I paid most attention to the chapters on chickens, goats and rabbits, since those are animals I have raised myself (the book also includes pigs, sheep, cows and horses). I found the text to be just the level I've been looking for - about a 5th grade reading level, with actual meaty information you can use. In fact, I almost immediately found out something I didn't know - chickens can't swallow! Rudick explains why, clearly enough that a young reader could, say, explain it to a judge when she is showing her chickens at the county fair. 

Each chapter has four scetions: In "What Makes Them Tick",  Rudick discusses food and water needs, hygiene, instinct, and social needs of the animals (bullying chickens, a pig's love of routine, etc.).

In "What Makes Them sick", we have, quite obviously, signs and causes of illness, vaccination needs, basic medical supplies, etc. "Where Do They Live?" addresses housing - giving both general needs and some specific suggestions.

"What Can They Give" covers everything from meat or by-products you might think of (eggs, wool) to some you might not - the usefulness of pig poop, for example. 

Chapters also include a Q & A for topics that weren't covered in each section, such as different breeds of each animal, and whether it can be housed with other animals (goats and chickens together are a great idea, especially if you aren't keen on scooping up goat poop). Finally, a two-page spread details the daily/weekly/monthly chores associated with each animal, which may keep some of us from getting in over our heads. 

The photographs are wonderful, but occasionally misplaced - for example, opposite the Introduction, which talks about the benefits raising animals can bring, we have someone toting a crate of potatoes. What kind of chicken lays those, exactly? The diagrams and fast facts give good additional information, in keeping with the flow and age level of the text.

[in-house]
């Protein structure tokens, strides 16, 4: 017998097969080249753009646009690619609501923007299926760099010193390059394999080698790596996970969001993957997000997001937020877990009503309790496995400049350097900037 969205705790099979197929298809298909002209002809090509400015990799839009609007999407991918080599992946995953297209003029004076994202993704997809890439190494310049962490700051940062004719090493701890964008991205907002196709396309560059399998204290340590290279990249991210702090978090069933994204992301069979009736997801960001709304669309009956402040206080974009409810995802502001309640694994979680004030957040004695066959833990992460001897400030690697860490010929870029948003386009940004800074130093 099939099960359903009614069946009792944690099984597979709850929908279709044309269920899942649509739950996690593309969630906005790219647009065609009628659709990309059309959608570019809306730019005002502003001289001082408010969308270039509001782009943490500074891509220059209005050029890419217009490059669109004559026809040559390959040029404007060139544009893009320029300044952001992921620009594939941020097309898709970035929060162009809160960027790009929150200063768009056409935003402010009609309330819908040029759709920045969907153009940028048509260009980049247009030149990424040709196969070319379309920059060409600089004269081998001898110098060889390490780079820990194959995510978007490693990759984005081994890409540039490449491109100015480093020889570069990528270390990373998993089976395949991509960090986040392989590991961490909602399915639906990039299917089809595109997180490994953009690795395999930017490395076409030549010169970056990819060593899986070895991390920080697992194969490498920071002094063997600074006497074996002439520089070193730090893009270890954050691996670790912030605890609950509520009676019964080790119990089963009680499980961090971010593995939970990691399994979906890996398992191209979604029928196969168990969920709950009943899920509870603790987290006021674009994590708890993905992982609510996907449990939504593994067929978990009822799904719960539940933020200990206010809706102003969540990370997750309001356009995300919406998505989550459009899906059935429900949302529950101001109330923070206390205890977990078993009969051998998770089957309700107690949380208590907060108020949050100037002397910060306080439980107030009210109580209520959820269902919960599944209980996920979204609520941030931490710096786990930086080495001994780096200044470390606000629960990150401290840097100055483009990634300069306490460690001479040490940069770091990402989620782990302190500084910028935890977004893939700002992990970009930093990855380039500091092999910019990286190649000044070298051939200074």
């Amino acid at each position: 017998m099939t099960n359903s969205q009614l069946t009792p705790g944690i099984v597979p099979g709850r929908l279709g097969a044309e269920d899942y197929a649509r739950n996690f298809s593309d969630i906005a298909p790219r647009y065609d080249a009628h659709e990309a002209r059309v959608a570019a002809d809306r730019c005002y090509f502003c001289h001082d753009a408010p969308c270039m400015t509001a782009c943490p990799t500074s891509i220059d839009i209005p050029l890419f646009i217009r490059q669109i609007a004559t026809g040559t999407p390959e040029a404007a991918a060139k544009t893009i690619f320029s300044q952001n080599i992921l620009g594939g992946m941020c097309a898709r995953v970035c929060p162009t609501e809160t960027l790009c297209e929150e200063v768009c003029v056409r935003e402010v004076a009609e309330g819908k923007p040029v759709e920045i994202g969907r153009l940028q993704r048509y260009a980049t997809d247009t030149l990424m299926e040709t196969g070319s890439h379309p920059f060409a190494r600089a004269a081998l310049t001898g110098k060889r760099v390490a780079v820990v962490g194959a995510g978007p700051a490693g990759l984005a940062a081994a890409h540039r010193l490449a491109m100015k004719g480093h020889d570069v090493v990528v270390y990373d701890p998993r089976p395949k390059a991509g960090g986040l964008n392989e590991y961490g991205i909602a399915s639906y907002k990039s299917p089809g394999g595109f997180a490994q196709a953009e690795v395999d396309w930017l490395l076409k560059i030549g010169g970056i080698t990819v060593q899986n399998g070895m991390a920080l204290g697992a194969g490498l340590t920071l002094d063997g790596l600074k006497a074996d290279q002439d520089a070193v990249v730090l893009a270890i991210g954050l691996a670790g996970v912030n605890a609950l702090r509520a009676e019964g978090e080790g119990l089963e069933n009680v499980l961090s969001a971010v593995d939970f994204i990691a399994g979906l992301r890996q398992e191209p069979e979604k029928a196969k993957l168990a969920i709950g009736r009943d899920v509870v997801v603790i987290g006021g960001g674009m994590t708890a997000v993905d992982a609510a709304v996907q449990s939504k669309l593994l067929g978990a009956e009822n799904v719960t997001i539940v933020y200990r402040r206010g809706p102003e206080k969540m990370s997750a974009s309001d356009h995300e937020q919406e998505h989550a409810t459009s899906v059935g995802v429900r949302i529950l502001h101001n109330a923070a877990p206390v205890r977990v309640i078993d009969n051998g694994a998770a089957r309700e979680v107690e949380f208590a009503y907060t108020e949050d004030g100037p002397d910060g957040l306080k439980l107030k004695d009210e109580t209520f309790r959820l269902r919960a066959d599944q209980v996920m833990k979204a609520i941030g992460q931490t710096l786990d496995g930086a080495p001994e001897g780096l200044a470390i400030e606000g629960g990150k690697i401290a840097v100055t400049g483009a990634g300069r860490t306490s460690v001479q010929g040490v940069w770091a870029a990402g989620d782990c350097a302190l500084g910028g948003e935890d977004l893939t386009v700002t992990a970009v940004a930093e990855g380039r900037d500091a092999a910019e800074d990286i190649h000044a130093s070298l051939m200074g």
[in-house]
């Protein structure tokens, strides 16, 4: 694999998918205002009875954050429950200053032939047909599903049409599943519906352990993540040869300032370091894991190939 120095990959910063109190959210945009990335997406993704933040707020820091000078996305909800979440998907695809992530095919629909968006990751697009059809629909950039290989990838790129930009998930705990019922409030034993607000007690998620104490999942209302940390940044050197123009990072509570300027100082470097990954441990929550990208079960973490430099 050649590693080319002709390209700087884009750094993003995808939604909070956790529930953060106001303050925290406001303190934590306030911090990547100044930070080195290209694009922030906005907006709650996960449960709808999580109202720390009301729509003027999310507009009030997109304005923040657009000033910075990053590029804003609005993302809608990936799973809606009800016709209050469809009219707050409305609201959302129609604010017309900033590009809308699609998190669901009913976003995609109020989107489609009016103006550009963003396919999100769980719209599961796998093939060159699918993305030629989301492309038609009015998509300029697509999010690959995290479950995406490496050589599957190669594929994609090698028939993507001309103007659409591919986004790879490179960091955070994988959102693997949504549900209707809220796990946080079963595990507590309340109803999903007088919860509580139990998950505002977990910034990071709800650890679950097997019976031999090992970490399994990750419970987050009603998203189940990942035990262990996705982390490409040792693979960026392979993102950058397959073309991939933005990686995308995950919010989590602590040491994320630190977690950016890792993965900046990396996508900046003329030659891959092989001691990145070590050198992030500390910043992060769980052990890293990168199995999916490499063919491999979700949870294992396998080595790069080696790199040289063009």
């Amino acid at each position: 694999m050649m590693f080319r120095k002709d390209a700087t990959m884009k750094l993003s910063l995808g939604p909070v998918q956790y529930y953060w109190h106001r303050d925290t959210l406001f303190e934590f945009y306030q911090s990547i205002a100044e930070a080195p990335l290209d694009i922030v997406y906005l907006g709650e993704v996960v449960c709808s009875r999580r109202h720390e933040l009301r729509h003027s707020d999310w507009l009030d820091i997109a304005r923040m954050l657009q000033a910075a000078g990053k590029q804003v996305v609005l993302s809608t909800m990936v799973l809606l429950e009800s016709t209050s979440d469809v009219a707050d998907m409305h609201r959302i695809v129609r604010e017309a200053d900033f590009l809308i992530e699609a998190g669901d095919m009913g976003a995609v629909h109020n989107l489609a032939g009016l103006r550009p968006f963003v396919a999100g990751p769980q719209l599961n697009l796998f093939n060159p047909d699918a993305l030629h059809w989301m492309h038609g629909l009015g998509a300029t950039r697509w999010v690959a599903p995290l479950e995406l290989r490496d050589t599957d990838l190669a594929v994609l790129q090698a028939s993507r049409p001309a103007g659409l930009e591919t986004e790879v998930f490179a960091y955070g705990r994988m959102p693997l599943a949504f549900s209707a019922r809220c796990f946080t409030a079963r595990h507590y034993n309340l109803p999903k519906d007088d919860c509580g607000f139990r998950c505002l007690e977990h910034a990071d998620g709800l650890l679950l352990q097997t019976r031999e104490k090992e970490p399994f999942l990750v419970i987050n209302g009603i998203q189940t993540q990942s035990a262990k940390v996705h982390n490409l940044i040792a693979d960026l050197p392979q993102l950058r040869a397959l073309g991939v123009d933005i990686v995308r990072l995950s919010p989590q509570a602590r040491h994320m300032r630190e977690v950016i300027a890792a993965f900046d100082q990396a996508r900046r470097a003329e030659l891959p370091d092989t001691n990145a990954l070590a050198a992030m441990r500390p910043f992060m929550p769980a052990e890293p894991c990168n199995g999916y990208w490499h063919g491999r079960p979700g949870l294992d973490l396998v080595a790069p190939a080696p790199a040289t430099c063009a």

Overall, i was very pleased to be able to add this title to our collection, and hope to find more like it. This appears to be Rudick's only book so far - perhaps she will consider stand-alone books for each animal, maybe adding more details on different breeds, medical care, and showmanship? Just a thought!

If you have any sort of farming community in your area (or if those baby chicks at Tractor Supply are calling to you), I highly recommend purchasing a copy (published by Quarry Books). 

Tuesday, September 22, 2015

Sing and Dance in Your Polka Dot Pants - and win a book while you're at it!

Last week I shared part of an interview with Eric Litwin, author of the first four Pete the Cat books, and now the new Nut Family series. Today is the official release date of the second book in that series, Sing and Dance in Your Polka Dot Pants.